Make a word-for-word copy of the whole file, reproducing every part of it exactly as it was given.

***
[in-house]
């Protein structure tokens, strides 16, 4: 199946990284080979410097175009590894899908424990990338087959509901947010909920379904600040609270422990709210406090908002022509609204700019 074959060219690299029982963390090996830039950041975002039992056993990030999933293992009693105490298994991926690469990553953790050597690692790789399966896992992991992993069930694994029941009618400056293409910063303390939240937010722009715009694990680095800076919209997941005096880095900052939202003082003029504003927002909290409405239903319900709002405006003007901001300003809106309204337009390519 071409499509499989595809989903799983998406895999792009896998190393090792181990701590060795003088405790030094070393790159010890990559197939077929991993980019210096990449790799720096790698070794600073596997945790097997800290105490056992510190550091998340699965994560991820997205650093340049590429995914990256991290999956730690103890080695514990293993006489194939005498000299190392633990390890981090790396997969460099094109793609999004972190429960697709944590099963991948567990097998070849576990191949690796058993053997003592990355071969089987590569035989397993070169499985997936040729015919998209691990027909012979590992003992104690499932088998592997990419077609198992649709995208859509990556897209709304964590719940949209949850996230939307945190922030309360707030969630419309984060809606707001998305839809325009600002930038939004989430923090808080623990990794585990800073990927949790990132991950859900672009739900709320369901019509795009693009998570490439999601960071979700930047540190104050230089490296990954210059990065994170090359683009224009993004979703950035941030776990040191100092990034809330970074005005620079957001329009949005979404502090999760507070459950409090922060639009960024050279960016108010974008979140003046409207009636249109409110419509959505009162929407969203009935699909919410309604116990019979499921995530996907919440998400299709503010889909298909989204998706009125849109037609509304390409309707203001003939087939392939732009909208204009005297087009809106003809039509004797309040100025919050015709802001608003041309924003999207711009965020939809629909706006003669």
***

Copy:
[in-house]
């Protein structure tokens, strides 16, 4: 199946990284080979410097175009590894899908424990990338087959509901947010909920379904600040609270422990709210406090908002022509609204700019 074959060219690299029982963390090996830039950041975002039992056993990030999933293992009693105490298994991926690469990553953790050597690692790789399966896992992991992993069930694994029941009618400056293409910063303390939240937010722009715009694990680095800076919209997941005096880095900052939202003082003029504003927002909290409405239903319900709002405006003007901001300003809106309204337009390519 071409499509499989595809989903799983998406895999792009896998190393090792181990701590060795003088405790030094070393790159010890990559197939077929991993980019210096990449790799720096790698070794600073596997945790097997800290105490056992510190550091998340699965994560991820997205650093340049590429995914990256991290999956730690103890080695514990293993006489194939005498000299190392633990390890981090790396997969460099094109793609999004972190429960697709944590099963991948567990097998070849576990191949690796058993053997003592990355071969089987590569035989397993070169499985997936040729015919998209691990027909012979590992003992104690499932088998592997990419077609198992649709995208859509990556897209709304964590719940949209949850996230939307945190922030309360707030969630419309984060809606707001998305839809325009600002930038939004989430923090808080623990990794585990800073990927949790990132991950859900672009739900709320369901019509795009693009998570490439999601960071979700930047540190104050230089490296990954210059990065994170090359683009224009993004979703950035941030776990040191100092990034809330970074005005620079957001329009949005979404502090999760507070459950409090922060639009960024050279960016108010974008979140003046409207009636249109409110419509959505009162929407969203009935699909919410309604116990019979499921995530996907919440998400299709503010889909298909989204998706009125849109037609509304390409309707203001003939087939392939732009909208204009005297087009809106003809039509004797309040100025919050015709802001608003041309924003999207711009965020939809629909706006003669």